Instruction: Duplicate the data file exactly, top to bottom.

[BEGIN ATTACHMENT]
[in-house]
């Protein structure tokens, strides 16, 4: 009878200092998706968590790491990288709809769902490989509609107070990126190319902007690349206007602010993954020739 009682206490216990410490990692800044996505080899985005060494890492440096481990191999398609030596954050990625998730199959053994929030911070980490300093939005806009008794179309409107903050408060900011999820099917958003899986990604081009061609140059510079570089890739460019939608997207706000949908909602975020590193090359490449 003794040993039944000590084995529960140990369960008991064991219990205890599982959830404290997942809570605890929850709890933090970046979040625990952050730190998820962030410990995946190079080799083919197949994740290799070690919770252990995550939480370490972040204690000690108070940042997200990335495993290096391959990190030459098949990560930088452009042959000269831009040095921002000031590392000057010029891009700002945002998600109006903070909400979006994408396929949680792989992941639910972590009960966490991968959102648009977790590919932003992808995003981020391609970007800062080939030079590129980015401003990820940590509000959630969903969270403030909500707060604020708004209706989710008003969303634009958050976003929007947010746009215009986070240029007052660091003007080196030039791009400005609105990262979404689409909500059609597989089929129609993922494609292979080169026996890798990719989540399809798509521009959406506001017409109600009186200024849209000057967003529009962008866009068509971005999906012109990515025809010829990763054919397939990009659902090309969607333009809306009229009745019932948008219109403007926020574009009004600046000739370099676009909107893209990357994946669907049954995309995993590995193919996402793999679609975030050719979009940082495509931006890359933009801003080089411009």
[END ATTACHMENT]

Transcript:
[in-house]
């Protein structure tokens, strides 16, 4: 009878200092998706968590790491990288709809769902490989509609107070990126190319902007690349206007602010993954020739 009682206490216990410490990692800044996505080899985005060494890492440096481990191999398609030596954050990625998730199959053994929030911070980490300093939005806009008794179309409107903050408060900011999820099917958003899986990604081009061609140059510079570089890739460019939608997207706000949908909602975020590193090359490449 003794040993039944000590084995529960140990369960008991064991219990205890599982959830404290997942809570605890929850709890933090970046979040625990952050730190998820962030410990995946190079080799083919197949994740290799070690919770252990995550939480370490972040204690000690108070940042997200990335495993290096391959990190030459098949990560930088452009042959000269831009040095921002000031590392000057010029891009700002945002998600109006903070909400979006994408396929949680792989992941639910972590009960966490991968959102648009977790590919932003992808995003981020391609970007800062080939030079590129980015401003990820940590509000959630969903969270403030909500707060604020708004209706989710008003969303634009958050976003929007947010746009215009986070240029007052660091003007080196030039791009400005609105990262979404689409909500059609597989089929129609993922494609292979080169026996890798990719989540399809798509521009959406506001017409109600009186200024849209000057967003529009962008866009068509971005999906012109990515025809010829990763054919397939990009659902090309969607333009809306009229009745019932948008219109403007926020574009009004600046000739370099676009909107893209990357994946669907049954995309995993590995193919996402793999679609975030050719979009940082495509931006890359933009801003080089411009």